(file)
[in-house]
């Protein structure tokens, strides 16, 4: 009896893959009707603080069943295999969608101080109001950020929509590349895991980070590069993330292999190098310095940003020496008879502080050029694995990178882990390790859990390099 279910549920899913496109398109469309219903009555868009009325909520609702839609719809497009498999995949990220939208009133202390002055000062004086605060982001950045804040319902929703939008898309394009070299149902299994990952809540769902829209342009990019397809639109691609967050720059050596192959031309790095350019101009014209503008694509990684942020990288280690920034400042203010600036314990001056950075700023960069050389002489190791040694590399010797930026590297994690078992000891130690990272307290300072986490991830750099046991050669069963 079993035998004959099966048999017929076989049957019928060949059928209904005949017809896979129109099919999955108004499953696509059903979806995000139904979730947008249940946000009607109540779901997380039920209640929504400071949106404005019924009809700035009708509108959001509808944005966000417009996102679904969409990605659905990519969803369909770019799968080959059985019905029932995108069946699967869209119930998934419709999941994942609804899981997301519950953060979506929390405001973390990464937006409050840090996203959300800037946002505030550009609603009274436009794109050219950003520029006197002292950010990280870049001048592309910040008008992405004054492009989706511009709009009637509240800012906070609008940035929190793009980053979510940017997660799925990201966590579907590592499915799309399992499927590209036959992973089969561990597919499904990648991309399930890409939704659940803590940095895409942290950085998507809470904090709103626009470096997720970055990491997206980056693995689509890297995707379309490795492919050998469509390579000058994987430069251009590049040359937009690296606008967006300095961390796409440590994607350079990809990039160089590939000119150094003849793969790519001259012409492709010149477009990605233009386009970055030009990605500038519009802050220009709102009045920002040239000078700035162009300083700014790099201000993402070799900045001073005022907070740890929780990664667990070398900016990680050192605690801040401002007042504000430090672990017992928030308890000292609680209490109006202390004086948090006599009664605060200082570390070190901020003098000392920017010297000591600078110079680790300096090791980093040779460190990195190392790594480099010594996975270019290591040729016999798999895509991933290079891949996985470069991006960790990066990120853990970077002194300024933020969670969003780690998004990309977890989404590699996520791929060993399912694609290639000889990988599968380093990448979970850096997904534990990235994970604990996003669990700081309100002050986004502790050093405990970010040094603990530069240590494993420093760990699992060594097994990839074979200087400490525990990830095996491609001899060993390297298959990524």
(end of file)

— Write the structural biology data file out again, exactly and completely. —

[in-house]
């Protein structure tokens, strides 16, 4: 009896893959009707603080069943295999969608101080109001950020929509590349895991980070590069993330292999190098310095940003020496008879502080050029694995990178882990390790859990390099 279910549920899913496109398109469309219903009555868009009325909520609702839609719809497009498999995949990220939208009133202390002055000062004086605060982001950045804040319902929703939008898309394009070299149902299994990952809540769902829209342009990019397809639109691609967050720059050596192959031309790095350019101009014209503008694509990684942020990288280690920034400042203010600036314990001056950075700023960069050389002489190791040694590399010797930026590297994690078992000891130690990272307290300072986490991830750099046991050669069963 079993035998004959099966048999017929076989049957019928060949059928209904005949017809896979129109099919999955108004499953696509059903979806995000139904979730947008249940946000009607109540779901997380039920209640929504400071949106404005019924009809700035009708509108959001509808944005966000417009996102679904969409990605659905990519969803369909770019799968080959059985019905029932995108069946699967869209119930998934419709999941994942609804899981997301519950953060979506929390405001973390990464937006409050840090996203959300800037946002505030550009609603009274436009794109050219950003520029006197002292950010990280870049001048592309910040008008992405004054492009989706511009709009009637509240800012906070609008940035929190793009980053979510940017997660799925990201966590579907590592499915799309399992499927590209036959992973089969561990597919499904990648991309399930890409939704659940803590940095895409942290950085998507809470904090709103626009470096997720970055990491997206980056693995689509890297995707379309490795492919050998469509390579000058994987430069251009590049040359937009690296606008967006300095961390796409440590994607350079990809990039160089590939000119150094003849793969790519001259012409492709010149477009990605233009386009970055030009990605500038519009802050220009709102009045920002040239000078700035162009300083700014790099201000993402070799900045001073005022907070740890929780990664667990070398900016990680050192605690801040401002007042504000430090672990017992928030308890000292609680209490109006202390004086948090006599009664605060200082570390070190901020003098000392920017010297000591600078110079680790300096090791980093040779460190990195190392790594480099010594996975270019290591040729016999798999895509991933290079891949996985470069991006960790990066990120853990970077002194300024933020969670969003780690998004990309977890989404590699996520791929060993399912694609290639000889990988599968380093990448979970850096997904534990990235994970604990996003669990700081309100002050986004502790050093405990970010040094603990530069240590494993420093760990699992060594097994990839074979200087400490525990990830095996491609001899060993390297298959990524």